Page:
“I believe that anyone should be able to buy any weapon they want, any place, any time.” Composite gun-rights advocate.
After the Parkland, Fla., high school shooting on Feb. 14 Parkland students started a nation-wide movement calling for reasonable laws against gun violence. The “Gun in every hand” folks think the students are wrong to be working for this cause. They have been up in arms (pun intended) against what they see as an encroachment on their right to own whatever weapons they want, in whatever quantity they choose.
If I could talk to these people, I’d ask if they know what the second and third words of the Second Amendment are. Think about that for a moment; I’ll tell you later.
The “Gun in every hand” folks see every law regarding gun ownership, no matter how reasonable, as some kind of assault on their Second Amendment rights. So reread the opening quote (which wasn’t actually said by anyone) and then answer: Do you agree with this statement?
If not, if you don’t think that just anybody, regardless of age, mental condition, criminal history, etc., should be able to buy any weapon they want, what restrictions would you place on buyers? Most people would say, “Well obviously, little children, terrorists, and other dangerous people shouldn’t be able to buy a gun, and background checks would help prevent these people from purchasing weapons. There are also weapons no civilian should have.”
The moment someone says that, they’re saying they’re in favor of some kind of regulations on purchasers and weapons. After that, it’s just a question of determining which regulations are acceptable.
My personal opinion is that no one should be allowed to buy a gun until they have shown they know how to load, unload, clean, store, and actually shoot the gun. I don’t think those requirements are unreasonable. Walking into a gun store and buying a gun and a box of bullets won’t make you or anyone else safer if you don’t know what you are doing.
When I was in 8th grade, I lived in a small mountain town where people had guns and hunted. I had a classmate named Rita. When Rita was five, her father was cleaning his long gun. The gun went off and shot Rita in the spine. She became paralyzed, confined to a wheelchair.
Rita’s father was not a “bad guy with a gun.” He didn’t intend to shoot his daughter. But somehow, she got shot and suffered the consequences for the rest of her life.
I keep hearing “law-abiding” and “responsible gun owners” as justification for not requiring any kind of standards to buy, keep or use a gun. Several studies have shown that “85 percent of gun-owning parents did not practice safe gun storage and 72 percent believed their young children could differentiate a toy gun from a real gun.” (Rutgers.edu, 5/15/18) Should people that ignorant be allowed to have guns?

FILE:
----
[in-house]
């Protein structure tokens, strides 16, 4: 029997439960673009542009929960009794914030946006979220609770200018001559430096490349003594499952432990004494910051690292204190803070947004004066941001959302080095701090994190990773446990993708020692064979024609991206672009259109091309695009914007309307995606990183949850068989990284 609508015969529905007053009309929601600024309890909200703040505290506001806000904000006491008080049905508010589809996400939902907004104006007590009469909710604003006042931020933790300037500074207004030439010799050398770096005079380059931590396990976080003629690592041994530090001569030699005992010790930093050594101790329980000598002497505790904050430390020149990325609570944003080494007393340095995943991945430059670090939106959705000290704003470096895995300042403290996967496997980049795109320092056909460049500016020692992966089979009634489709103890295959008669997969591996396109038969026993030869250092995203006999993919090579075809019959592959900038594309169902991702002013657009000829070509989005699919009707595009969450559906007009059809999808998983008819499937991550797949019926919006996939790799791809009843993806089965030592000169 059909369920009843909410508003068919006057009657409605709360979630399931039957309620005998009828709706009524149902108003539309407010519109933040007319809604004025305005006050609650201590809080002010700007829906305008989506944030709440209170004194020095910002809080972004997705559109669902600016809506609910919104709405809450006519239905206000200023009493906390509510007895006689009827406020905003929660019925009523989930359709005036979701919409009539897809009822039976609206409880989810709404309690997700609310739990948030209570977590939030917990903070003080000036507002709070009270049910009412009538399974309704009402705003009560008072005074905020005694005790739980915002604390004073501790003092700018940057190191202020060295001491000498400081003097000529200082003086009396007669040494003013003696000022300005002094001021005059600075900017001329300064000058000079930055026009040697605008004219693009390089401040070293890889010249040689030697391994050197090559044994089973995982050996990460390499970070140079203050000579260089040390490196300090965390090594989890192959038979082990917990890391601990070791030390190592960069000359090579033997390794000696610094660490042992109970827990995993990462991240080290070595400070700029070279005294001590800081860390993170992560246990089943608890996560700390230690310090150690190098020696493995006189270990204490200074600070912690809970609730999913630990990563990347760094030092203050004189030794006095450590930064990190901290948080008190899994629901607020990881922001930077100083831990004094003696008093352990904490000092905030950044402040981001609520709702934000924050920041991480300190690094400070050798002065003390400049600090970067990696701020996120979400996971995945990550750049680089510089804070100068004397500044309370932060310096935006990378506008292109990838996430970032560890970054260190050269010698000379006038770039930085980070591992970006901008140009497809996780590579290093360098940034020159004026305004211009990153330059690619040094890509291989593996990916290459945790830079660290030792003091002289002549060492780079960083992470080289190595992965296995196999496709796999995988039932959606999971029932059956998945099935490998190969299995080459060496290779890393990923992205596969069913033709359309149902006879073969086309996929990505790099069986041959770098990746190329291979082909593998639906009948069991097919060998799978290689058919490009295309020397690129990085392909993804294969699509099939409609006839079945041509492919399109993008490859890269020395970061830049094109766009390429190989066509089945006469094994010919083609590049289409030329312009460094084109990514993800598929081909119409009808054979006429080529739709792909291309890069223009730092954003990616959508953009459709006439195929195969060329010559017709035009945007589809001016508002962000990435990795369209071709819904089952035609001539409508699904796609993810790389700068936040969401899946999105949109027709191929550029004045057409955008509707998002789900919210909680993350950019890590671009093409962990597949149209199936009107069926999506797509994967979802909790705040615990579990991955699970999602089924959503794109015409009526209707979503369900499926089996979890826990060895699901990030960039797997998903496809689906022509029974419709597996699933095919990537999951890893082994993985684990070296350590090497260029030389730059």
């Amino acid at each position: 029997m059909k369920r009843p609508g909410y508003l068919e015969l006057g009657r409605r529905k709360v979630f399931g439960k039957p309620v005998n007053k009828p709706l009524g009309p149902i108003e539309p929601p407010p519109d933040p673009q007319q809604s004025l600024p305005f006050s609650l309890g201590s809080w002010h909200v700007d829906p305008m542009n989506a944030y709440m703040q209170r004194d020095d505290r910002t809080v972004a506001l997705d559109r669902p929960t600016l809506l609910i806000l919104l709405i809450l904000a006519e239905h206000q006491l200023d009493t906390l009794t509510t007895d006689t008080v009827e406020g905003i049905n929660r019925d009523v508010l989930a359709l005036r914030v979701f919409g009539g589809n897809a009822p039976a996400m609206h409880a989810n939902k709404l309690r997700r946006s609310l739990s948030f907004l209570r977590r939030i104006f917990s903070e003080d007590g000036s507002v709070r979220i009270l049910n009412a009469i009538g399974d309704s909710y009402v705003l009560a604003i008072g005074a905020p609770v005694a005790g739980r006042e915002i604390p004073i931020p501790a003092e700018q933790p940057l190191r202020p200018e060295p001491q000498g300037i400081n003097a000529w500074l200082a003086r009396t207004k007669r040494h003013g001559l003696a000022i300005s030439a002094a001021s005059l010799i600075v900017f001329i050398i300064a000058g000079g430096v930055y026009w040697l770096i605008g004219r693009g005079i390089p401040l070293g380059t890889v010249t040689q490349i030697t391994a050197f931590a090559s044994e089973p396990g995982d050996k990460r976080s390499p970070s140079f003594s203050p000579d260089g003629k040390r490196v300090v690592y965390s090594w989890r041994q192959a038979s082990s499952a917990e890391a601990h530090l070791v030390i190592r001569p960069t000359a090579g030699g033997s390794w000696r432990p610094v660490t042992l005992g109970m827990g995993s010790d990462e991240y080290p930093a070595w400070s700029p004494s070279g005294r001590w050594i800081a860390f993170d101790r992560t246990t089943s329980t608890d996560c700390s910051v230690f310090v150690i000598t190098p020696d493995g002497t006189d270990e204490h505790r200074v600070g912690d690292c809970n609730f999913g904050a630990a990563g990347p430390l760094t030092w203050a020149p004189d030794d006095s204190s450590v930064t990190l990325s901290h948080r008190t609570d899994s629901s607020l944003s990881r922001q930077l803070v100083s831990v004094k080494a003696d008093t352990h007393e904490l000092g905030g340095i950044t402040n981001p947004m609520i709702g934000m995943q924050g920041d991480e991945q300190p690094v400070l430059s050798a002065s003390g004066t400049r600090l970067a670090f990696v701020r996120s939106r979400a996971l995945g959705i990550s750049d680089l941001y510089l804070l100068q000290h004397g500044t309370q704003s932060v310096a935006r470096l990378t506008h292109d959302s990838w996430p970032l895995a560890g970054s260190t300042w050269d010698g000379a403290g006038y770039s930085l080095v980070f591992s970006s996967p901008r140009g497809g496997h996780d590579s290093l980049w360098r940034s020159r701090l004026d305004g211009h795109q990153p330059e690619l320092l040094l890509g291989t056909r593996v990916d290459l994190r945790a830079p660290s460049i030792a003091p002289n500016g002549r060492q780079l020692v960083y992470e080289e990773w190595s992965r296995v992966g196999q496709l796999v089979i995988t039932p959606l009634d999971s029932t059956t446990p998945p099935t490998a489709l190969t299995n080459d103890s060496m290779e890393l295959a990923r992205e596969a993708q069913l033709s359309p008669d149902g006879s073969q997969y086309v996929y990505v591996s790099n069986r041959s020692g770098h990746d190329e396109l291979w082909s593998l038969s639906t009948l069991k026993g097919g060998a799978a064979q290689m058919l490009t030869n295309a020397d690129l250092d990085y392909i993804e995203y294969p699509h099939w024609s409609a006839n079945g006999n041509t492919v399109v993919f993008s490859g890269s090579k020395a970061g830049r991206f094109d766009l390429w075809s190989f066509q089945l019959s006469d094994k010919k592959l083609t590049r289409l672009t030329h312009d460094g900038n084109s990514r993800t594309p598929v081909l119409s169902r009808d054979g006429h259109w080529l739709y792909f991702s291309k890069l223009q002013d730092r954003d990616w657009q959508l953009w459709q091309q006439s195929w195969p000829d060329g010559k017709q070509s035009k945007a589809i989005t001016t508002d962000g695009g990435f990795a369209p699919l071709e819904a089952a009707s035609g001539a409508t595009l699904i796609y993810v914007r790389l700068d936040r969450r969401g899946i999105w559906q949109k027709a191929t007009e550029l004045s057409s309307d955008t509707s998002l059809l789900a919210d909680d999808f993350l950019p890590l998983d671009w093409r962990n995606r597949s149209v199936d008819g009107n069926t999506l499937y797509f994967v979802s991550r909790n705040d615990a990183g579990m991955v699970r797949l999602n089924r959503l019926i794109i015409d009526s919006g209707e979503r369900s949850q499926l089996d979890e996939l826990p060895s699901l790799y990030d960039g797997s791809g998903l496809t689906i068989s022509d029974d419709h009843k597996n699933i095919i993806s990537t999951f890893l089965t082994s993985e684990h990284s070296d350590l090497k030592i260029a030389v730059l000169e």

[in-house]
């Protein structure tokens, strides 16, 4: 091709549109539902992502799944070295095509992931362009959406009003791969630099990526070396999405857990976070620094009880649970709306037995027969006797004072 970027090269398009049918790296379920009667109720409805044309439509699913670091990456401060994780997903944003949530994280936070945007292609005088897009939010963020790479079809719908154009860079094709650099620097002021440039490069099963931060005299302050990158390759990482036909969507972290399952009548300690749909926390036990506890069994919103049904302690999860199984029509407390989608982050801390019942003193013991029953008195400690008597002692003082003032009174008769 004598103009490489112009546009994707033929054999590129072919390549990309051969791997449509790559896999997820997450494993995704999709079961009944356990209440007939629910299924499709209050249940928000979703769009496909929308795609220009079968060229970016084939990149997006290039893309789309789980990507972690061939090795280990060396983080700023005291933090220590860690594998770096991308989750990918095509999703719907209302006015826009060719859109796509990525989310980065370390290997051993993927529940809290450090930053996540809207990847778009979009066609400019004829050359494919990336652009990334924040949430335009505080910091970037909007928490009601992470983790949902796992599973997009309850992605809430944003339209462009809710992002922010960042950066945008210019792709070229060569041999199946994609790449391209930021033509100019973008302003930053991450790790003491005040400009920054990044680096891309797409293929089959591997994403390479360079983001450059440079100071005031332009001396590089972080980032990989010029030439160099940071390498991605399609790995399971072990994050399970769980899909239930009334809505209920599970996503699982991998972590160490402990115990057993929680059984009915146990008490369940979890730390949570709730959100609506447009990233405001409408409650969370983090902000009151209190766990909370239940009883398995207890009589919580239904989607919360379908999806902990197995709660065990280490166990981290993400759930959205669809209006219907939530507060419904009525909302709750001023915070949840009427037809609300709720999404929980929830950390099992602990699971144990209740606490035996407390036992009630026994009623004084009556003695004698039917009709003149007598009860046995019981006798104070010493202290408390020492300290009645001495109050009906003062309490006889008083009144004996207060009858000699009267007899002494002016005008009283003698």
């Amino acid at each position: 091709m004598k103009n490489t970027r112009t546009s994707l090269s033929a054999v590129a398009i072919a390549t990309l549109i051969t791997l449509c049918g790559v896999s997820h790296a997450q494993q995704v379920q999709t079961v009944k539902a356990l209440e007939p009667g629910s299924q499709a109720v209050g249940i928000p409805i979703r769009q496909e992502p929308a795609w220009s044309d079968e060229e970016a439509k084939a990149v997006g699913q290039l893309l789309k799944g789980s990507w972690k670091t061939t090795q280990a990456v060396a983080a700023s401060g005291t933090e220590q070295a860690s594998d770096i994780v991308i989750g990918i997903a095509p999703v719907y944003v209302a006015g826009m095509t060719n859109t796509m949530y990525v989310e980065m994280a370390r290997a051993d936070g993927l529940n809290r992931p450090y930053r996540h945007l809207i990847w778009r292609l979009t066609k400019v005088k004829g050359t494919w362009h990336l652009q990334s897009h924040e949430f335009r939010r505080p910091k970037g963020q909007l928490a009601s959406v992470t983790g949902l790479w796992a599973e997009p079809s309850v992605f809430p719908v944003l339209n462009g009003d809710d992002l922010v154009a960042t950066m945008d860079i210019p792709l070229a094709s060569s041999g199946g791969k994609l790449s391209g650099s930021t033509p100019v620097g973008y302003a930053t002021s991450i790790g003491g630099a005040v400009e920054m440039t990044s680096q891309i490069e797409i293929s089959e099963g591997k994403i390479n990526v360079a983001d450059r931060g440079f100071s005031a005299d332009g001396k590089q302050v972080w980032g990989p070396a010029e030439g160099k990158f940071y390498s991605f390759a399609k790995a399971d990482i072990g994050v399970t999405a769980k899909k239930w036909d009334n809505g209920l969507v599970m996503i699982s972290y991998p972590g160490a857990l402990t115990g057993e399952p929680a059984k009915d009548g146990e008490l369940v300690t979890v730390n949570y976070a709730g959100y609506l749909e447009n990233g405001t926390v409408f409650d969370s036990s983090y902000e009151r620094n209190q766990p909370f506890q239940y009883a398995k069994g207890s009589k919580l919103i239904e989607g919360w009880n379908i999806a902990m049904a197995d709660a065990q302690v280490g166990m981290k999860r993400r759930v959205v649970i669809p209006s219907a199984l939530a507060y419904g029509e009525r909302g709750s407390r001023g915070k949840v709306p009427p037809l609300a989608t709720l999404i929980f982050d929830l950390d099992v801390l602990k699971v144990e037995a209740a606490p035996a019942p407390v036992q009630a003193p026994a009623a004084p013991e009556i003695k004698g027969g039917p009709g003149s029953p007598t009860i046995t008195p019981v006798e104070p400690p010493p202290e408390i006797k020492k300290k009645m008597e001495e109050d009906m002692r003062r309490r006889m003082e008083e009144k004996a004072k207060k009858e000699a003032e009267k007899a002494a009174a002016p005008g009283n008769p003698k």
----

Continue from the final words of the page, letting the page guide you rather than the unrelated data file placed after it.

Last November, a local columnist wrote about how terrible liberals are for wanting common-sense gun laws. This same columnist then wrote that he made sure his children were “proficient with firearms.” Why would he put that restriction on his children? I’m sure they are all law-abiding. According to the NRA, that appears to be the only condition needed. Requiring that people know how to use the guns they buy seems to be off-limits.
On April 14, pro-gun rallies were held across the U.S. One requirement for attendees was to bring their guns unloaded. If guns don’t kill people, why couldn’t participants bring loaded guns? Could it be that the organizers knew that sometimes bad things happen?
The “Gun in every hand” proponents try to say the gun violence problem is mental heath, or violent video games and movies, or lack of respect for life. America doesn’t have a monopoly on any of these problems. Every country has mentally ill people and video games and movies. But they don’t have the constant stream of shootings we experience on a regular basis. This is a uniquely American problem. Why?
Pastor Thomas Dixon of Charleston, S.C. said, “Guns don’t kill people. People who have no business with guns kill people.” For those who couldn’t remember, the second and third words of the Second Amendment are “well regulated.” Not everybody who wants a gun should be able to get whatever they want, any time, anywhere. Life is too precious to treat that way. Anyone who values life should be able to see that.
Jeanette Strong, whose column appears every other week, is a Nevada Press Association award-winning columnist. She may be reached at email@example.com.